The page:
Playing With the Dehydrator
By The Lady Butterfly on August 29, 2012
So it happened again. Once again, I bought bananas because we really do eat them, and once again I had a couple left over that were too brown and smushy for anyone to really want to eat, even though they're so so sweet like this. Last night I was looking up all my yummy banana baking recipes, but we really don't need any more baked ANYTHING right now (and I really didn't want to go to the store for chocolate chips, since that's what we put in our banana breads and cookies and muffins around here instead of nuts). So I asked Mr. Man what he would like me to bake with the bananas, and he surprised me by saying, "Nothing. Dry them." Of course, I thought it would never work, they're too soft. But then today I looked up how to do it, and apparently this is when you WANT to dry your bananas, because it's when they're sweet. Okay then! So here's what I've been doing this morning:
Took a couple of these little beauties (or big beauties, as it were):
About this thick:
Dipped the slices in lemon juice (to keep them from turning too brown):
And laid them on the dehydrator tray. If you want to do this, make sure everybody has his or her own space. This is a garden party, not a rave. Keep it classy or they'll stick together.
I had enough bananas to start a second tray, but not enough to fill it up. I hate wasted space, so I pulled the fruit that's about to be too ripe out of the fridge and prepped it too: An apricot and the last of the cherries. More than a couple of the cherries accidentally fell into my mouth. Of course, the ones that couldn't be pitted without dissolving into puddles of mush went into the trash.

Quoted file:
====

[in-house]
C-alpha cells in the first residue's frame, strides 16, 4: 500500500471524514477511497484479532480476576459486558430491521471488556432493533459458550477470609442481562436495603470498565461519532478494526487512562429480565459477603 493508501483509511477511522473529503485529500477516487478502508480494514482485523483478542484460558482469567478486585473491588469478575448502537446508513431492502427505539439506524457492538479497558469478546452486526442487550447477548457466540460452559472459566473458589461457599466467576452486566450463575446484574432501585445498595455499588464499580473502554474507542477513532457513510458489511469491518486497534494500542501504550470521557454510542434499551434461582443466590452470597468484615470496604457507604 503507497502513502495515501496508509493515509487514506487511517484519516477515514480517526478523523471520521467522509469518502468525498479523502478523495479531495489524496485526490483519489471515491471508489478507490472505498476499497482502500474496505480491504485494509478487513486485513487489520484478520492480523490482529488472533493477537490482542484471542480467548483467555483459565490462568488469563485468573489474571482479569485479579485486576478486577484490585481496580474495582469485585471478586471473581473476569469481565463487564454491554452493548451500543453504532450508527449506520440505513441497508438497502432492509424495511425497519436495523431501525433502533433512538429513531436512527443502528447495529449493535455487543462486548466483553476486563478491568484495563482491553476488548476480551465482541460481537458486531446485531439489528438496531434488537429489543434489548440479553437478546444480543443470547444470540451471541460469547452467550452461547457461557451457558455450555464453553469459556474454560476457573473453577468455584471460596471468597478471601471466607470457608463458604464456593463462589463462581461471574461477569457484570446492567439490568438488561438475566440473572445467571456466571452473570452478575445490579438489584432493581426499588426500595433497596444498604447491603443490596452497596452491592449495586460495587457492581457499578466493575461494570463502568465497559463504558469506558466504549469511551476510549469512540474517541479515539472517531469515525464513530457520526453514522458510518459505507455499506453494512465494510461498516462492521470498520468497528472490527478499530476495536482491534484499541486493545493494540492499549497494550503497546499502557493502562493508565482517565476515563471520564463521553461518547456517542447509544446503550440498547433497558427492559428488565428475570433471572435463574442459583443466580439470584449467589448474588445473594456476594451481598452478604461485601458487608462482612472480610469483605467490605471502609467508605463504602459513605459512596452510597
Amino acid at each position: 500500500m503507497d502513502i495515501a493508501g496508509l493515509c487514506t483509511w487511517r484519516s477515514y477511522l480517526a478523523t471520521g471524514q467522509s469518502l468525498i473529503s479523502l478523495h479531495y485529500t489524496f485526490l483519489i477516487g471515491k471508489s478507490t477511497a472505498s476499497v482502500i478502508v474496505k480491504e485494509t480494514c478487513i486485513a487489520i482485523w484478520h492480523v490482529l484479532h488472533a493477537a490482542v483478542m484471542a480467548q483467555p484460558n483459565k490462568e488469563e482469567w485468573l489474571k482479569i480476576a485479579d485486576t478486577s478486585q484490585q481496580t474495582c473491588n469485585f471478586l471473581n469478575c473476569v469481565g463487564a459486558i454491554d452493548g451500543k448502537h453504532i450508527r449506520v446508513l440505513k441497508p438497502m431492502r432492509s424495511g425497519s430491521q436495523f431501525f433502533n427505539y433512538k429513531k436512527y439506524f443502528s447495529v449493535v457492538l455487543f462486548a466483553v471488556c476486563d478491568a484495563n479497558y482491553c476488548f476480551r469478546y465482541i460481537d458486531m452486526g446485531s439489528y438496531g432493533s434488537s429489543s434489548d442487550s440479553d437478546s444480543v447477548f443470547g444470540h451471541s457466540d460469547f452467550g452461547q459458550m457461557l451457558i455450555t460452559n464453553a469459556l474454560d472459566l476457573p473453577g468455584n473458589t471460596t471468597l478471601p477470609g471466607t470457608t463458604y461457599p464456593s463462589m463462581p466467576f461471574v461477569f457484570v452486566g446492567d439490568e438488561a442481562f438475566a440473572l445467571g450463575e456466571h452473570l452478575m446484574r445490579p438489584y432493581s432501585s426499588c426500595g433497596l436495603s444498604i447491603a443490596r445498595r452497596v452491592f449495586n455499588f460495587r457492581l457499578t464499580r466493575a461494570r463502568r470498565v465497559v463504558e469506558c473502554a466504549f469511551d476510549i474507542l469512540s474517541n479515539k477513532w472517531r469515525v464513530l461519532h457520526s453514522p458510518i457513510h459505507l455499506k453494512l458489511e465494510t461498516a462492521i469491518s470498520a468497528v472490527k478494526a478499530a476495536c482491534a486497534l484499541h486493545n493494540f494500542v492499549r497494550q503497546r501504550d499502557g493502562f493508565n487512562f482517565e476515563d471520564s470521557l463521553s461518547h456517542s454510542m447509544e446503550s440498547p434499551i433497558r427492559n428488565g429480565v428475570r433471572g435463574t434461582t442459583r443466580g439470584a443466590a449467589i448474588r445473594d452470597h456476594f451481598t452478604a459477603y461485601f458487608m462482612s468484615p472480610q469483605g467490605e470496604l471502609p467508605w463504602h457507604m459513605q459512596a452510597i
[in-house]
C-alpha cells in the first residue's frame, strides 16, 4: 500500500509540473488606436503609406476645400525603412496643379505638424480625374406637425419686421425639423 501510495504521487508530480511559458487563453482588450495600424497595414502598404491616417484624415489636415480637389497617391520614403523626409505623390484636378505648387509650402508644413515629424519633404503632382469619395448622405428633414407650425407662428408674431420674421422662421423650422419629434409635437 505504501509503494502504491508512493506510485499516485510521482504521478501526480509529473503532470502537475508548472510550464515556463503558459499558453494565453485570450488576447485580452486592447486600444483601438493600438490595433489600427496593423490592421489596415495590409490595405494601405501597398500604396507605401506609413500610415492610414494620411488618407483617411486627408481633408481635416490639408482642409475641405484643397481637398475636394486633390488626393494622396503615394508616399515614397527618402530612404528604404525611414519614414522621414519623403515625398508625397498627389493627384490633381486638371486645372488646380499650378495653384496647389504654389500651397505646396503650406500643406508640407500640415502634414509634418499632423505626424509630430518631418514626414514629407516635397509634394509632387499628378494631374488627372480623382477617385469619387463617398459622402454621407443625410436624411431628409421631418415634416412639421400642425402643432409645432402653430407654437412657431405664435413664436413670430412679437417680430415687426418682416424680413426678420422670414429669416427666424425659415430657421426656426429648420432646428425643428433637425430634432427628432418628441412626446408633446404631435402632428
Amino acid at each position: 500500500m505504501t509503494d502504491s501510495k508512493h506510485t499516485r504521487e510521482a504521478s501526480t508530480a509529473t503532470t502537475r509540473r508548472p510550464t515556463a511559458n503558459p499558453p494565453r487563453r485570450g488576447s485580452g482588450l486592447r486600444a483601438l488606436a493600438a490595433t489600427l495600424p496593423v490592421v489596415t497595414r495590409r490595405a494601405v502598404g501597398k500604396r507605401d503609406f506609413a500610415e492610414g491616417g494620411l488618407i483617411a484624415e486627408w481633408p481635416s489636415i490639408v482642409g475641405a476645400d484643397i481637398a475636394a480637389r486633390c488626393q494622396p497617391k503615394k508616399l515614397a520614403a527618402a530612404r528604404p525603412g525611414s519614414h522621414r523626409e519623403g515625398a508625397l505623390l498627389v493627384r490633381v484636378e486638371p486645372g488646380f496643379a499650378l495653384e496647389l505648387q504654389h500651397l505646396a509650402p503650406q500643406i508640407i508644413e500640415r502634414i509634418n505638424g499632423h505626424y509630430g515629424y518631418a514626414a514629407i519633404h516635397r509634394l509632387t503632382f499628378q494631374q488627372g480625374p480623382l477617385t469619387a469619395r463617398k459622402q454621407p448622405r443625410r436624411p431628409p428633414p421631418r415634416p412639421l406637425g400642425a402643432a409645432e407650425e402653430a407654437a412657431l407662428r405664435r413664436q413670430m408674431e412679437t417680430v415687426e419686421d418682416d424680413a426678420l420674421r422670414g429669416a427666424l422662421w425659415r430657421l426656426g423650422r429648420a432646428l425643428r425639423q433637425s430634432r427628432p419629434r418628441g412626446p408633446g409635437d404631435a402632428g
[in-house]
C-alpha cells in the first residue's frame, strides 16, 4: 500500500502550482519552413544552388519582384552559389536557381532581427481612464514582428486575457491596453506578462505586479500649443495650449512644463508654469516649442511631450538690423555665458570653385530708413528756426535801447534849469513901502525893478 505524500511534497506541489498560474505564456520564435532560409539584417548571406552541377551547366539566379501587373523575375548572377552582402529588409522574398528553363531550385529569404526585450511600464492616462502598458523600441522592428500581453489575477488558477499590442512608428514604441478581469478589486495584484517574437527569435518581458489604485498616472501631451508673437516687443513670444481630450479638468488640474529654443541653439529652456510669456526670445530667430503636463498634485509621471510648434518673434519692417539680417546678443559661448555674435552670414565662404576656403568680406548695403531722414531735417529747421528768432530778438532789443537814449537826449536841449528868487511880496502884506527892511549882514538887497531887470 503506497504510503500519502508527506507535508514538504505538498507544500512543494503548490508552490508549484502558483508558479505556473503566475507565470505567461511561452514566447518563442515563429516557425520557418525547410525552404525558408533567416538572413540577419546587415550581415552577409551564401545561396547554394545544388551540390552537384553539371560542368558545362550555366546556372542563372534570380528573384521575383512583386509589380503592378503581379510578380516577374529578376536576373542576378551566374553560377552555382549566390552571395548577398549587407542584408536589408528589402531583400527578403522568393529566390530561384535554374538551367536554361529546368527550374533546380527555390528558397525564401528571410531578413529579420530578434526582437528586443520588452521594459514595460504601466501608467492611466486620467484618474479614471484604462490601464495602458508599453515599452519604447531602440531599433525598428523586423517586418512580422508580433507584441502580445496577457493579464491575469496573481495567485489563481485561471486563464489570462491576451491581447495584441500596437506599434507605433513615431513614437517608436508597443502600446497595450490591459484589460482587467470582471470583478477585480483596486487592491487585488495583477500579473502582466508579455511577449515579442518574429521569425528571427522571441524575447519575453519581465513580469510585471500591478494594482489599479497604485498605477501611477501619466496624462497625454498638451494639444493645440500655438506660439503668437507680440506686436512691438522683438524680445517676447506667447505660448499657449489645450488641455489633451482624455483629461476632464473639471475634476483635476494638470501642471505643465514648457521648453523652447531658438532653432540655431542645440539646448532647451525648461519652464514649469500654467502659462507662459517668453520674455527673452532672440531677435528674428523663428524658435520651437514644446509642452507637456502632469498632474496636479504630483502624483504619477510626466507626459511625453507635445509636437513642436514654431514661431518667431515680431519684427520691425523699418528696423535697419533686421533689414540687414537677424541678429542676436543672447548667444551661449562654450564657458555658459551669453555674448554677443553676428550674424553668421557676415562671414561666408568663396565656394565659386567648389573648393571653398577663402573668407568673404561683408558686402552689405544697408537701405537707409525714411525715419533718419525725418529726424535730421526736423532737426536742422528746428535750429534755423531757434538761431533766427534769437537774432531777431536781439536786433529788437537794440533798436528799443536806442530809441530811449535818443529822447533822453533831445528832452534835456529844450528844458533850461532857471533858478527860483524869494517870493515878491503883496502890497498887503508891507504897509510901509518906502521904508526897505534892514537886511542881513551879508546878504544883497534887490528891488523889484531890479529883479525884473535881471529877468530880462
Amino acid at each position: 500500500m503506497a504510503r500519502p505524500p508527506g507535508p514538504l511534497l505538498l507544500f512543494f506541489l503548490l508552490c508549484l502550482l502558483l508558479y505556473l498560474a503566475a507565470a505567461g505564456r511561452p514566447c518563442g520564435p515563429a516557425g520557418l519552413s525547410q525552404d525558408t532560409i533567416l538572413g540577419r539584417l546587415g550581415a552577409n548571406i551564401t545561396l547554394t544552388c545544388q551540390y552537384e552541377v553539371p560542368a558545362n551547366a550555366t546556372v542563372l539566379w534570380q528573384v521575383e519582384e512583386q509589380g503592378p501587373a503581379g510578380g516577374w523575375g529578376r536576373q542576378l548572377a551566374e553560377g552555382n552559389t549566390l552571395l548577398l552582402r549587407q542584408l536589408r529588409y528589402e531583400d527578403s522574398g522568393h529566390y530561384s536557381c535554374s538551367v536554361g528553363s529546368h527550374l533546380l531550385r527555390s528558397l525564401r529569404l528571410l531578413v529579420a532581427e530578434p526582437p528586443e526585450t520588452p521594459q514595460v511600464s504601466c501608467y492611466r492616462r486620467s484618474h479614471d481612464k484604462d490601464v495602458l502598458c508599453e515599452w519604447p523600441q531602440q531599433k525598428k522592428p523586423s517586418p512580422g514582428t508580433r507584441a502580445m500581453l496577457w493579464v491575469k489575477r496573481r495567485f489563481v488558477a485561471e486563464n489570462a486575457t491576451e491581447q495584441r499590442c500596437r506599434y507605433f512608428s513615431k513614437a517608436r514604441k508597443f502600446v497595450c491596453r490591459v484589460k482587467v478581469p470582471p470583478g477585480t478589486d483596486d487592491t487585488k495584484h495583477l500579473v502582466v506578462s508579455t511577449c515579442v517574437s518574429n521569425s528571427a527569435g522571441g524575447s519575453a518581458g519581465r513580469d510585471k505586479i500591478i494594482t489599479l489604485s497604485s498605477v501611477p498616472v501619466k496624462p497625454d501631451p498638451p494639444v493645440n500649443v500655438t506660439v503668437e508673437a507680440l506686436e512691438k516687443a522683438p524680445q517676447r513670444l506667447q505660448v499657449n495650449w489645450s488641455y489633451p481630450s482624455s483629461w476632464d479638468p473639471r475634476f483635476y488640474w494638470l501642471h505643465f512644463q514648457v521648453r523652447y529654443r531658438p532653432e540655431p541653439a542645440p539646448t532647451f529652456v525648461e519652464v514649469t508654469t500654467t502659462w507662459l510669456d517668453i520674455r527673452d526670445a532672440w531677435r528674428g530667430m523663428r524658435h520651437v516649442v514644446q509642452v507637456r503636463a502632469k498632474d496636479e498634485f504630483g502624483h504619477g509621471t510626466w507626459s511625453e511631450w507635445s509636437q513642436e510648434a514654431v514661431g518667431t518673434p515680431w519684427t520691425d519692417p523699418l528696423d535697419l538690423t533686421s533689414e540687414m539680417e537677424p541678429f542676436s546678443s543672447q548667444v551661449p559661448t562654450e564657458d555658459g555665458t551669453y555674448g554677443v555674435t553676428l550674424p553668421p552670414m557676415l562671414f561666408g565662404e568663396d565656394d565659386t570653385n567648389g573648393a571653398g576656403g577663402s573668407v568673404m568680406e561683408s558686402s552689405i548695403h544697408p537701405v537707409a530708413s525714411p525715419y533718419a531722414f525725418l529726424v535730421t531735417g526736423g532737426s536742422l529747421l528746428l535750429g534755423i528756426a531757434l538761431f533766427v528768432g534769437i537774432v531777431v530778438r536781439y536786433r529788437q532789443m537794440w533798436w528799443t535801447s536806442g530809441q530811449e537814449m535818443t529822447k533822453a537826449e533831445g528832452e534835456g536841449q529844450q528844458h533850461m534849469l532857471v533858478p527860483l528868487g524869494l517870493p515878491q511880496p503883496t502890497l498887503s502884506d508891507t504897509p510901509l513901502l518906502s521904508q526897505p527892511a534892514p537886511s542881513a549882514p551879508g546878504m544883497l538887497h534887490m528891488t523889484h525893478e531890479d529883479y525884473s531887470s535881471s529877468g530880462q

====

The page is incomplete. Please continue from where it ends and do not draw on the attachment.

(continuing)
And THEN, because I am neurotic and an almost-but-not-quite-full tray makes me twitch, and also because dried kiwifruit is sooooo lovely, I pulled the softest kiwifruit out of the fridge, peeled it, and sliced it, and onto the tray it went too:
The bananas need to dry at 150 degrees Fahrenheit for the first two hours, and then 130 degrees Fahrenheit for around another six hours before they'll be done. I'll judge the other fruits when I check on them (since everything needs to be flipped over halfway through drying anyway), but I'm guessing the kiwifruit will be about the same, and the cherries and apricots might need a little bit longer.
And here is how they looked afterwards!
I actually ended up oversleeping (work nights, day sleeper) and not checking on them, turning them over, or even turning down the temperature for 5 1/2 hours. The kiwifruit were done, but everybody else needed a little more time. I gave everything else another maybe two hours at 130 degrees. The end result? Kiwifruit are crisp and delicious, bananas are not as crisp as the kind you buy at the store (which are often fried a little bit too), but are much sweeter than I expected they would be, cherries are really wonderful and sweet, and the apricot is a little more tart than I expected. I might actually end up being the only person to eat the apricot. But everything else is delicious and better than I thought it would be. Yay for not throwing away money when the fruit started to be too ripe!
More Like This
Most Popular on BlogHer
Most Popular on Food
Tyson Fresh Chicken Reviews
With a little help from Tyson Fresh Chicken, bloggers share their favorite chicken recipes for mealtime with the family. Read their posts and enter for a chance to win a kitchen goods gift basket!